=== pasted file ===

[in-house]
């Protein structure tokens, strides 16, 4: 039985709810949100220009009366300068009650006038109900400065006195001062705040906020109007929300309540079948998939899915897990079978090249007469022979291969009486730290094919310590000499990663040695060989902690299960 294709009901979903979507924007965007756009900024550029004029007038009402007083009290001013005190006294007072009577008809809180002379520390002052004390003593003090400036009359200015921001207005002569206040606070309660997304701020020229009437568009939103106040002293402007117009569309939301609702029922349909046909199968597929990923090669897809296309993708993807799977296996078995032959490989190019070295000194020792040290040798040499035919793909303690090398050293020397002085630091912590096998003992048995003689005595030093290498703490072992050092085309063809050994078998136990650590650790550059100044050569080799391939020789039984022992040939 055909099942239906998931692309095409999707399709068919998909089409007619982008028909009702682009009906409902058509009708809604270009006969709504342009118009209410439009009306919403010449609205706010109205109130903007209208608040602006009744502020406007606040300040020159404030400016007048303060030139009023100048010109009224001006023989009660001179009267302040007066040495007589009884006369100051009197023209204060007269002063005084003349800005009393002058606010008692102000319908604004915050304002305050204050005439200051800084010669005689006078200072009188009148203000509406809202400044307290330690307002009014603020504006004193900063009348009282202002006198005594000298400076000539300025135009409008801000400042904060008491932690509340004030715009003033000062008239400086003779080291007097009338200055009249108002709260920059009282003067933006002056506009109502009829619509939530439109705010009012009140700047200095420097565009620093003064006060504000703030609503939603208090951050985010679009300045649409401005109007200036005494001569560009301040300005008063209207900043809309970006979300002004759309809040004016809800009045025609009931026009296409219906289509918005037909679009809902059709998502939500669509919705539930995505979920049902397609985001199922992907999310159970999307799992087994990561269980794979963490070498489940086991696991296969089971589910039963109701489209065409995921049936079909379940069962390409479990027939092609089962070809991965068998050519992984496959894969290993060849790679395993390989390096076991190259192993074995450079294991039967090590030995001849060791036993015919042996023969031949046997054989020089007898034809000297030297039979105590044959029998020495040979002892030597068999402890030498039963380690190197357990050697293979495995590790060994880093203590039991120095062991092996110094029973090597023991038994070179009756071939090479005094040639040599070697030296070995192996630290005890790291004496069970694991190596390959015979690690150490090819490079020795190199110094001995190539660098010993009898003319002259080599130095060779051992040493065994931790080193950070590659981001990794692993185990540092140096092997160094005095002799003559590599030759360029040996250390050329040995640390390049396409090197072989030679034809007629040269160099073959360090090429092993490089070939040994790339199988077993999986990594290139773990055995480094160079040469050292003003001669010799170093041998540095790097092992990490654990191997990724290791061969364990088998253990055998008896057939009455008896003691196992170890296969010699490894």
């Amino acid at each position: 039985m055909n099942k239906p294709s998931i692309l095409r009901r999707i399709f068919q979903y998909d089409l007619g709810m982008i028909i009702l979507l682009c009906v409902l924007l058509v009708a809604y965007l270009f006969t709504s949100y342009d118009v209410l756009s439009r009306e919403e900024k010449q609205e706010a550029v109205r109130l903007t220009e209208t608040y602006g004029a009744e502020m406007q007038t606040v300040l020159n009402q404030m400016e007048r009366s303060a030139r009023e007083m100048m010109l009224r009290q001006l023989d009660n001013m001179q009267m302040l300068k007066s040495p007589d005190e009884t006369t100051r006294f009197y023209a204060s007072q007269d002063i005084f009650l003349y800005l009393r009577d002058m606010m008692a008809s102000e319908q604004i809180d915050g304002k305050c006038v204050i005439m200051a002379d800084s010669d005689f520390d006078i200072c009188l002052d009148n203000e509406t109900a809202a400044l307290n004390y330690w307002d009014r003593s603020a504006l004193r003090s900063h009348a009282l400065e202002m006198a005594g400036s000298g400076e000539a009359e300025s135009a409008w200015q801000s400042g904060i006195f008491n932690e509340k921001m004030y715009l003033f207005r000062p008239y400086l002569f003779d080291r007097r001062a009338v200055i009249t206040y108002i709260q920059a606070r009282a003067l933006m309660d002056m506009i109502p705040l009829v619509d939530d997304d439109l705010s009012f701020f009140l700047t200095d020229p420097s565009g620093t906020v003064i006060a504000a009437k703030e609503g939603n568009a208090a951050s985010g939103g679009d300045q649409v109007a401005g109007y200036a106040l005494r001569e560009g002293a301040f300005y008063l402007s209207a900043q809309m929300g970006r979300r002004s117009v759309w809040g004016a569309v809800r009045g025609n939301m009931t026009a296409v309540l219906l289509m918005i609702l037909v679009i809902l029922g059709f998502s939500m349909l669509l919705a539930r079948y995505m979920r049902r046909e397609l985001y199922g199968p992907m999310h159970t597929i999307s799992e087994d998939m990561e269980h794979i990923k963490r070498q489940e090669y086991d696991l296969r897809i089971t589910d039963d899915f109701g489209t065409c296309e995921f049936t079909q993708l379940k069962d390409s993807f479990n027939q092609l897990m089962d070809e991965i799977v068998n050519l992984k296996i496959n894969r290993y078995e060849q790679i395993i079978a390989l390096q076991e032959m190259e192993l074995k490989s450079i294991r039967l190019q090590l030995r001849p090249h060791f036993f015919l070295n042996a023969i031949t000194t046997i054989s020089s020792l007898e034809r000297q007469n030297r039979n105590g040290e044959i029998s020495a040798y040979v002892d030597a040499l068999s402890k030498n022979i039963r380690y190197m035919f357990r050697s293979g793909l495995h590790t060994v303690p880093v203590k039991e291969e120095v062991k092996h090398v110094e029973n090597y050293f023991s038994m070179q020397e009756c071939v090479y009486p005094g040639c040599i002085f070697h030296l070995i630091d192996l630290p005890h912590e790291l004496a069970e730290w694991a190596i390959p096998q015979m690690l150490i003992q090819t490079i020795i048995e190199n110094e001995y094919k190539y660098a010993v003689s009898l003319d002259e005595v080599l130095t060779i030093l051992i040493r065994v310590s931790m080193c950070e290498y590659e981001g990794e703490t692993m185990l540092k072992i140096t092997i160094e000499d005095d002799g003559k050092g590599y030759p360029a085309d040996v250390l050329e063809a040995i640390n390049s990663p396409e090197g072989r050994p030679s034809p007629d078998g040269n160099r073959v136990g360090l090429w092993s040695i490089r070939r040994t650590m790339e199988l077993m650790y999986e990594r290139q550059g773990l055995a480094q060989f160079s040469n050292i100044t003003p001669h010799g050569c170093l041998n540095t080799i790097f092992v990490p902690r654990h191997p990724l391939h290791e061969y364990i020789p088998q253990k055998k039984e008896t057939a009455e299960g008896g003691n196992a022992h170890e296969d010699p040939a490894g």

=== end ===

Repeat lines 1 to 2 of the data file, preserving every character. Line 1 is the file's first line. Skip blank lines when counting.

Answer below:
[in-house]
């Protein structure tokens, strides 16, 4: 039985709810949100220009009366300068009650006038109900400065006195001062705040906020109007929300309540079948998939899915897990079978090249007469022979291969009486730290094919310590000499990663040695060989902690299960 294709009901979903979507924007965007756009900024550029004029007038009402007083009290001013005190006294007072009577008809809180002379520390002052004390003593003090400036009359200015921001207005002569206040606070309660997304701020020229009437568009939103106040002293402007117009569309939301609702029922349909046909199968597929990923090669897809296309993708993807799977296996078995032959490989190019070295000194020792040290040798040499035919793909303690090398050293020397002085630091912590096998003992048995003689005595030093290498703490072992050092085309063809050994078998136990650590650790550059100044050569080799391939020789039984022992040939 055909099942239906998931692309095409999707399709068919998909089409007619982008028909009702682009009906409902058509009708809604270009006969709504342009118009209410439009009306919403010449609205706010109205109130903007209208608040602006009744502020406007606040300040020159404030400016007048303060030139009023100048010109009224001006023989009660001179009267302040007066040495007589009884006369100051009197023209204060007269002063005084003349800005009393002058606010008692102000319908604004915050304002305050204050005439200051800084010669005689006078200072009188009148203000509406809202400044307290330690307002009014603020504006004193900063009348009282202002006198005594000298400076000539300025135009409008801000400042904060008491932690509340004030715009003033000062008239400086003779080291007097009338200055009249108002709260920059009282003067933006002056506009109502009829619509939530439109705010009012009140700047200095420097565009620093003064006060504000703030609503939603208090951050985010679009300045649409401005109007200036005494001569560009301040300005008063209207900043809309970006979300002004759309809040004016809800009045025609009931026009296409219906289509918005037909679009809902059709998502939500669509919705539930995505979920049902397609985001199922992907999310159970999307799992087994990561269980794979963490070498489940086991696991296969089971589910039963109701489209065409995921049936079909379940069962390409479990027939092609089962070809991965068998050519992984496959894969290993060849790679395993390989390096076991190259192993074995450079294991039967090590030995001849060791036993015919042996023969031949046997054989020089007898034809000297030297039979105590044959029998020495040979002892030597068999402890030498039963380690190197357990050697293979495995590790060994880093203590039991120095062991092996110094029973090597023991038994070179009756071939090479005094040639040599070697030296070995192996630290005890790291004496069970694991190596390959015979690690150490090819490079020795190199110094001995190539660098010993009898003319002259080599130095060779051992040493065994931790080193950070590659981001990794692993185990540092140096092997160094005095002799003559590599030759360029040996250390050329040995640390390049396409090197072989030679034809007629040269160099073959360090090429092993490089070939040994790339199988077993999986990594290139773990055995480094160079040469050292003003001669010799170093041998540095790097092992990490654990191997990724290791061969364990088998253990055998008896057939009455008896003691196992170890296969010699490894």